I’ve got Purim on the brain right now. My schedule is off and I have been procrastinating on everything, but Purim is one of my favorite holidays. I want to make it special. Ever since I was a kid, I loved the whole process of giving Mishloach Manot. As a kid, it meant driving around the neighborhood with my parents and running in to houses to hand off the goodies to our dear friends. I now have a more active role though. I love to get creative with what we put in our little packages. I always try to include something homemade and something somewhat useful.
My parents recently mentioned a dinner that they made some candied nuts. My mother went on about how easy and tasty they were. I thought back to some honey sesame cashews that I used to buy from Trader Joe’s. They were so good. Unfortunately, they aren’t kosher. I set out to make my own – with a few adaptations on flavor. These were very tasty and came together pretty easily!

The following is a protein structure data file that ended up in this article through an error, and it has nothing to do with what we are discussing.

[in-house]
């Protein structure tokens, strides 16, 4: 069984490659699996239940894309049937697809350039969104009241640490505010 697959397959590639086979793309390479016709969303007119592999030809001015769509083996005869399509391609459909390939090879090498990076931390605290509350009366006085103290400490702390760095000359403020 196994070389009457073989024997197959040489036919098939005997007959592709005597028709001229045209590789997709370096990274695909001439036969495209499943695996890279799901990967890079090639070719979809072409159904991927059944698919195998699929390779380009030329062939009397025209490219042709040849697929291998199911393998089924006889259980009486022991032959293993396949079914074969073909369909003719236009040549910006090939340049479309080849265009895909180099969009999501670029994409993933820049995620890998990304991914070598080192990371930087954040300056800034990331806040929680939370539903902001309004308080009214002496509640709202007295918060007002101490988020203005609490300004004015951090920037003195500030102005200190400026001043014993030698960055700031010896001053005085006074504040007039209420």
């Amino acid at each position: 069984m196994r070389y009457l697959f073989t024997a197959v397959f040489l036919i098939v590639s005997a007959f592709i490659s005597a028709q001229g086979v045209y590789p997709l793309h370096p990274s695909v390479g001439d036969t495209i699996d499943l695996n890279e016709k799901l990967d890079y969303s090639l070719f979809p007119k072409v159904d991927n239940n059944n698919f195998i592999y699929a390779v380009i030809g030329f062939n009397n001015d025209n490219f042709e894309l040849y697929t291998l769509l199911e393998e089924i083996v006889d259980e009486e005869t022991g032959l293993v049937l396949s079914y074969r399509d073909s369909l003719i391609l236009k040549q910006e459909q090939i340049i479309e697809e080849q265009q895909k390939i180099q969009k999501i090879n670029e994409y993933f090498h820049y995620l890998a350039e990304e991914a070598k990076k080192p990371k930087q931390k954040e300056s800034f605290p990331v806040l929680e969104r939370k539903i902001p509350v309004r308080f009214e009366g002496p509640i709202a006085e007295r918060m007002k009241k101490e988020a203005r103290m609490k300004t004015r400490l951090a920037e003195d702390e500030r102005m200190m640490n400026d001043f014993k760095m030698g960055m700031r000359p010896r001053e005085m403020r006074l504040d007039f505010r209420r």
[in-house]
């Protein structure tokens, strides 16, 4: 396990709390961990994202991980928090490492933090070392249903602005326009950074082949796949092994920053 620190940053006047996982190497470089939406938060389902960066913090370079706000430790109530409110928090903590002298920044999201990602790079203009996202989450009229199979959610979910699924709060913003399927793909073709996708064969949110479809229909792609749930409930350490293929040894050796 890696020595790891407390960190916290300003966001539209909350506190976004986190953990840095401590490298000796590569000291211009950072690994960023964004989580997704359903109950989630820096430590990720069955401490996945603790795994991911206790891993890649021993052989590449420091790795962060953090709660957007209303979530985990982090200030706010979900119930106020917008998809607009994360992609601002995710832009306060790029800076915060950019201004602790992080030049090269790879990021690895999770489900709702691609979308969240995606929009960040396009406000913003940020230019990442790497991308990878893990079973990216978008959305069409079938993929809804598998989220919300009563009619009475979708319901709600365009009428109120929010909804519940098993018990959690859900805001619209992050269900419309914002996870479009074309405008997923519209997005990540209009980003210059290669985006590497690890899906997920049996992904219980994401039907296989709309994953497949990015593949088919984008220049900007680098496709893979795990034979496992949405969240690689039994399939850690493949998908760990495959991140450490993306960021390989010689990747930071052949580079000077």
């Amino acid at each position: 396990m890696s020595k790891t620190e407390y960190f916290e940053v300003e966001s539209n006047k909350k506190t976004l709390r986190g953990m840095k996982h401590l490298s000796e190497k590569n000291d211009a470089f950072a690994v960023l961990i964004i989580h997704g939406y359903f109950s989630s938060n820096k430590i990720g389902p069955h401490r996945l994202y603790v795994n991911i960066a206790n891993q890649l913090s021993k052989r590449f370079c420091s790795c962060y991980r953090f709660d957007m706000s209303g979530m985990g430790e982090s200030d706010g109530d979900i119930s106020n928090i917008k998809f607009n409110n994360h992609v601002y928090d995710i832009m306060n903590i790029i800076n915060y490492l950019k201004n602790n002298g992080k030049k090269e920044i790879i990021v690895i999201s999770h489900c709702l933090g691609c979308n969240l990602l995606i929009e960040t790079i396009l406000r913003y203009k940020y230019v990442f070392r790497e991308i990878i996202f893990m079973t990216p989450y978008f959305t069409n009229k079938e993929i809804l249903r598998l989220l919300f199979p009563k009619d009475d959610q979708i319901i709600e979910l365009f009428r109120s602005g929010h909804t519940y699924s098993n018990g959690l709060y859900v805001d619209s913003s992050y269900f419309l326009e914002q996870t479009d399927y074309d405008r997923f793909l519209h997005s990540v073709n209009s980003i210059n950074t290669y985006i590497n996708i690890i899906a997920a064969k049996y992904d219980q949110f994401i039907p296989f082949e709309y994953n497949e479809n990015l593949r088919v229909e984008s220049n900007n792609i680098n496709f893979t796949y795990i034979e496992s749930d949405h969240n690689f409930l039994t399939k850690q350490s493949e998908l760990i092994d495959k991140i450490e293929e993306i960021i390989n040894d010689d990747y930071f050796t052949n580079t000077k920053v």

2 cups raw cashews
2 cups raw almonds
1/2 cup sesame seeds
2 tbsp. coconut oil
4 tbsp. honey
1 tsp. cinnamon
1/2 cup crystallized ginger, chopped finely
4 tbsp. brown sugar
1/2 tbsp. water
1 tsp. salt
Preheat the oven to 300.
Spread out the cashews and almonds on a baking sheet and toast in oven for around 15 minutes. Check on the nuts at around 10 minutes to see if they are beginning to brown. Do not let them burn.
Spread the sesame seeds on a small baking sheet and toast in oven for 10 minutes. Again, keep an eye on these as well so that they don’t burn.
Transfer the nuts to a large mixing bowl.
In a small saucepan, melt together the coconut oil, honey, cinnamon, ginger, brown sugar, water and salt. Heat it on medium until the entire mixture is melted.
Pour the mixture over the nuts and stir well until everything is well coated.
Mix in the sesame seeds. Stir well.
Transfer the entire mixture to a parchment covered baking sheet. Spread out mixture well so everything is in a single layer.
Place baking sheet in oven for 15 minutes.
Remove from oven and cool completely.
Break up the mixture with a wooden spoon.
Once it’s cool, it’s ready for eating! Place in pretty bags for mishloach manot distribution, or serve in bowls. This mixture should be kept in an airtight container. Happy Purim!